Worryingly big sea monsters

Last week it was UFOlogy in a Field. This week it’s UFOlogy in a pond.

No, I’m not talking about the ‘submarine saucer’ (Nessie), but a subject I’ve mentioned elsewhere in my blog on ‘Sea Monster Files.‘   Two years ago one S. Darby, who described himself as a marine biologist, made a Freedom of Information request to the MoD that asked if there were ‘any abnormally large or dangerous sea monsters hundreds of metres under the sea that haven’t been revealed to the public.’

Naturally, he was concerned that if such information was held by the Royal Navy it should be released as ‘our lives could be at risk.’

Sketch of sea serpent spotted by the crew of HMS Daedalus in the South Atlantic, August 1949

In their 2010 response, the Navy denied it was hiding any secret evidence of sea monsters or unidentified submarine objects (USOs). Any ‘unusual sightings’, it explained, would be recorded in the logs of submarines and surface ships but these could not be unearthed without a costly search of hundreds of paper files.

After a short flurry of Press interest, Mr Darby disappeared back into the subterranean depths.  At the time I wondered if he really was a marine biologist. Could he be a vexatious leg (or flipper)-puller of the type who want to know if Liverpool has an emergency plan to deal with ‘alien invasion’ (Liverpool Echo, August 2011)?

But this week Mr Darby was back, posting on the What Do They Know? website that aggregates information gathered by those who make FOI requests. In his follow-up request Mr Darby asked:

‘Following the recent discovery of a ‘supergiant crustacean‘, reaching a staggering 34cm in length and found 7 km under the ocean, my concerns have been reinvigorated. Hence I again pose the question, are there any abormally large or dangerous sea monsters in the deep sea?’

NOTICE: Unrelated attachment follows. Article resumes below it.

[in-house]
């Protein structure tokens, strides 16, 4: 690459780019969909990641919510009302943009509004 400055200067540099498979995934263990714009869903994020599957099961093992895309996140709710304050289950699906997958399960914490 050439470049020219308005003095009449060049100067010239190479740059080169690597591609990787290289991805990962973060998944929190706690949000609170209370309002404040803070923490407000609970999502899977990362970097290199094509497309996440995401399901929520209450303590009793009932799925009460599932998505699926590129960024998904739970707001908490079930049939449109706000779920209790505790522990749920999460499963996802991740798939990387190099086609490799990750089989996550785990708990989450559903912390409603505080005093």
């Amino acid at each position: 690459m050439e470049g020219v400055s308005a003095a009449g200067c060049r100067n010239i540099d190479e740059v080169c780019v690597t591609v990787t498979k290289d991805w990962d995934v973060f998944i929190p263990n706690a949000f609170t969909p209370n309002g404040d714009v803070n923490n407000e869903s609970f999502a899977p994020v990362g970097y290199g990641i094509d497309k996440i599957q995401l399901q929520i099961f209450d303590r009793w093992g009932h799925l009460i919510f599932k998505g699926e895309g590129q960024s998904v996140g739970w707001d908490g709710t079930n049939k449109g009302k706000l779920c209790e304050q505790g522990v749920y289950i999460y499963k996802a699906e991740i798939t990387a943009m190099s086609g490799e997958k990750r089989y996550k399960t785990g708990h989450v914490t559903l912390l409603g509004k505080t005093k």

The swift reply from the Navy Command says ‘MoD invites people to report sightings of marine mammals (which could include unusual sightings), via the Marine Mammal reporting form on the UK Hydrographic Office website.’   In other words, there’s a form for everything! Much like MoD used to invite people to report sightings of ‘flying saucers’ by filling in a form helpfully provided by its ‘UFO desk.’  A word of warning to the Hydrographic Office: The UFO desk was closed in 2009 after a tabloid silly season campaign persuaded some readers that formations of Chinese lanterns in the night sky were an ‘alien invasion fleet’ that required urgent MoD action.

Who knows, maybe there are ‘worryingly big sea monsters’ that pose a menace to marine biologists.

But I suspect this story should be placed in the same category as the one about ‘alien big cats’ on the loose in the British countryside, or frozen alien cadavers hidden away in a remote air force hangar in New Mexico.  All sound like contemporary legends to me.

Worryingly big sea monsters?:  UFOlogy in a Pond.

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4 Responses to Worryingly big sea monsters

  1. Sandra says:

    34cm, 7km under the sea? Really, is that right? That’s so funny!

  2. Darren says:

    Correct the wording to mythology and people might take you seriously. Not ufology and you are not a ufologist your a mythologist. Big difference.